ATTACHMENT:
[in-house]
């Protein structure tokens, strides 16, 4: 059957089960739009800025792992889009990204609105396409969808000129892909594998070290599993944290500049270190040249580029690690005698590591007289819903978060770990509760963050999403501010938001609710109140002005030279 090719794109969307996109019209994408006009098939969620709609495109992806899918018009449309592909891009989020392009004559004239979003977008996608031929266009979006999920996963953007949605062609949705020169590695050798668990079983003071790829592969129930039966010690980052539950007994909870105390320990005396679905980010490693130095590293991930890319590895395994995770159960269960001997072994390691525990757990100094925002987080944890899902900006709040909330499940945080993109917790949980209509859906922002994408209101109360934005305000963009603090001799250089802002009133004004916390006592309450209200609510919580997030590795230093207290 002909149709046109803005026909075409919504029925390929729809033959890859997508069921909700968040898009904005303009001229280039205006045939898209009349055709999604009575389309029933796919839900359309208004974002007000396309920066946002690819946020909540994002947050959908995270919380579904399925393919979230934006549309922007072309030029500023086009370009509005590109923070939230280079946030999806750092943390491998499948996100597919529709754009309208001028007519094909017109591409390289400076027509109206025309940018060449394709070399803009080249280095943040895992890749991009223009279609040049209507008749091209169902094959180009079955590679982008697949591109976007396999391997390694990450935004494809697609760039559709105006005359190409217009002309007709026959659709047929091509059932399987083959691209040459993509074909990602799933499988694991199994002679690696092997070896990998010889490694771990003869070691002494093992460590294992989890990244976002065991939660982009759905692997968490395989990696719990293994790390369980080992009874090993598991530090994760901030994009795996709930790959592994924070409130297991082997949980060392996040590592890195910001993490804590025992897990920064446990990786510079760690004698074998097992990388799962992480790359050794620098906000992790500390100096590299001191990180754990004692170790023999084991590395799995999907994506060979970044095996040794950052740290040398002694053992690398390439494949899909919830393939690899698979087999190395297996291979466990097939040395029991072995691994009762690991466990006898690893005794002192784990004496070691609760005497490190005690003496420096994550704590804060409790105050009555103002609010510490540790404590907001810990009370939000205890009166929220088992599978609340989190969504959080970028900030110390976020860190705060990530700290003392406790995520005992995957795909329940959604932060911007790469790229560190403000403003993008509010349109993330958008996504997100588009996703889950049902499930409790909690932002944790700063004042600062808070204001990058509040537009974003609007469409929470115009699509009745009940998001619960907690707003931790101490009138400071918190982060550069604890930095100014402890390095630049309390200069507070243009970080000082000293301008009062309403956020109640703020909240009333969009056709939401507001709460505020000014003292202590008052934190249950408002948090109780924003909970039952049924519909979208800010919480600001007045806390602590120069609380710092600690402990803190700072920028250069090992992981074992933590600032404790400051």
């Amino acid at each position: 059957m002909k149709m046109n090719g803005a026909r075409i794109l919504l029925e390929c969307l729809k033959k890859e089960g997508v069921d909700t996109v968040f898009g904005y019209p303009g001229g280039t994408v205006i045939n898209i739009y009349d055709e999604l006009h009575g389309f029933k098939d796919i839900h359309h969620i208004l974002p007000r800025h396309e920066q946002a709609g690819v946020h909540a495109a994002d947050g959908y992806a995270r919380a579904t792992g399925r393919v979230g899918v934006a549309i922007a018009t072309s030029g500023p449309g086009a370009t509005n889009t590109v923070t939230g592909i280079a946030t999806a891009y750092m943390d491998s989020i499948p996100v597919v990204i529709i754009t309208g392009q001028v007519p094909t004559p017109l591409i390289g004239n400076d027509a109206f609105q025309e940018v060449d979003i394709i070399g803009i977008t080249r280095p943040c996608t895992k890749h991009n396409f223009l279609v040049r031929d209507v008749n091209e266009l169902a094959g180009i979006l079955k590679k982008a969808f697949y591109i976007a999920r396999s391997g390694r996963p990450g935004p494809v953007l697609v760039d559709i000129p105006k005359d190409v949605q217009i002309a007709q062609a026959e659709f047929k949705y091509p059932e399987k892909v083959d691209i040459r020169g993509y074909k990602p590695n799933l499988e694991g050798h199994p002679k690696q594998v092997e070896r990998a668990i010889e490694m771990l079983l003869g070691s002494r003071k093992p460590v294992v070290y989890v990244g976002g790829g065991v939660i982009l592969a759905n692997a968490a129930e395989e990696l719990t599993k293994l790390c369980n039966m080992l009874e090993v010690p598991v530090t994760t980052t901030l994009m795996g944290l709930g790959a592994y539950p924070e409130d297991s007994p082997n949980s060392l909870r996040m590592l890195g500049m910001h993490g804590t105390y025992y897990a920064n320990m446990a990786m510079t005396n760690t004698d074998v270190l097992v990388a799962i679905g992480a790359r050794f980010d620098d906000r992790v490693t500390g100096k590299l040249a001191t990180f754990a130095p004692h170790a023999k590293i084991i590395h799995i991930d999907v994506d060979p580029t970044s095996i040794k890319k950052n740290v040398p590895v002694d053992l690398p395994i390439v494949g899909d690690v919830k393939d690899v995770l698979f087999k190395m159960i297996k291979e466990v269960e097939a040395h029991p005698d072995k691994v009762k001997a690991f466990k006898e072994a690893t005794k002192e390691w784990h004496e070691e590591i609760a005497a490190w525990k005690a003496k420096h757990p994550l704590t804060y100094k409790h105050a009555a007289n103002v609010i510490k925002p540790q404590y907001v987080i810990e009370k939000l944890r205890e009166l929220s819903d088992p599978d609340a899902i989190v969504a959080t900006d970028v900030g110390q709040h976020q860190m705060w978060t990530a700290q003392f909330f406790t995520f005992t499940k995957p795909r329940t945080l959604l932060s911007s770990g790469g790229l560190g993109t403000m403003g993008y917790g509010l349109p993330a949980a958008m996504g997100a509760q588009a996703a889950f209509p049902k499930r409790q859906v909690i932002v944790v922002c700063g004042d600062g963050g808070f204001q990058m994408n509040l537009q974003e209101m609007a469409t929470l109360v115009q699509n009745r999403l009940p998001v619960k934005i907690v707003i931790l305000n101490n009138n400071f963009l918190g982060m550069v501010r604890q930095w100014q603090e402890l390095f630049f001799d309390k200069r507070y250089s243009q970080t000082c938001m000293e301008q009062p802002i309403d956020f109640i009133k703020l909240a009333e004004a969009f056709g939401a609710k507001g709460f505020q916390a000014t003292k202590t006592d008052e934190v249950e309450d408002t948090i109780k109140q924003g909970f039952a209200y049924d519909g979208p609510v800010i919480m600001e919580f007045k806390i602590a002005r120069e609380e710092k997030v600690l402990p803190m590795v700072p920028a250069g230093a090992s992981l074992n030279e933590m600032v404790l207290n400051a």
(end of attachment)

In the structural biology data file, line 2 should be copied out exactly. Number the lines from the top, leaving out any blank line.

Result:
């Protein structure tokens, strides 16, 4: 059957089960739009800025792992889009990204609105396409969808000129892909594998070290599993944290500049270190040249580029690690005698590591007289819903978060770990509760963050999403501010938001609710109140002005030279 090719794109969307996109019209994408006009098939969620709609495109992806899918018009449309592909891009989020392009004559004239979003977008996608031929266009979006999920996963953007949605062609949705020169590695050798668990079983003071790829592969129930039966010690980052539950007994909870105390320990005396679905980010490693130095590293991930890319590895395994995770159960269960001997072994390691525990757990100094925002987080944890899902900006709040909330499940945080993109917790949980209509859906922002994408209101109360934005305000963009603090001799250089802002009133004004916390006592309450209200609510919580997030590795230093207290 002909149709046109803005026909075409919504029925390929729809033959890859997508069921909700968040898009904005303009001229280039205006045939898209009349055709999604009575389309029933796919839900359309208004974002007000396309920066946002690819946020909540994002947050959908995270919380579904399925393919979230934006549309922007072309030029500023086009370009509005590109923070939230280079946030999806750092943390491998499948996100597919529709754009309208001028007519094909017109591409390289400076027509109206025309940018060449394709070399803009080249280095943040895992890749991009223009279609040049209507008749091209169902094959180009079955590679982008697949591109976007396999391997390694990450935004494809697609760039559709105006005359190409217009002309007709026959659709047929091509059932399987083959691209040459993509074909990602799933499988694991199994002679690696092997070896990998010889490694771990003869070691002494093992460590294992989890990244976002065991939660982009759905692997968490395989990696719990293994790390369980080992009874090993598991530090994760901030994009795996709930790959592994924070409130297991082997949980060392996040590592890195910001993490804590025992897990920064446990990786510079760690004698074998097992990388799962992480790359050794620098906000992790500390100096590299001191990180754990004692170790023999084991590395799995999907994506060979970044095996040794950052740290040398002694053992690398390439494949899909919830393939690899698979087999190395297996291979466990097939040395029991072995691994009762690991466990006898690893005794002192784990004496070691609760005497490190005690003496420096994550704590804060409790105050009555103002609010510490540790404590907001810990009370939000205890009166929220088992599978609340989190969504959080970028900030110390976020860190705060990530700290003392406790995520005992995957795909329940959604932060911007790469790229560190403000403003993008509010349109993330958008996504997100588009996703889950049902499930409790909690932002944790700063004042600062808070204001990058509040537009974003609007469409929470115009699509009745009940998001619960907690707003931790101490009138400071918190982060550069604890930095100014402890390095630049309390200069507070243009970080000082000293301008009062309403956020109640703020909240009333969009056709939401507001709460505020000014003292202590008052934190249950408002948090109780924003909970039952049924519909979208800010919480600001007045806390602590120069609380710092600690402990803190700072920028250069090992992981074992933590600032404790400051």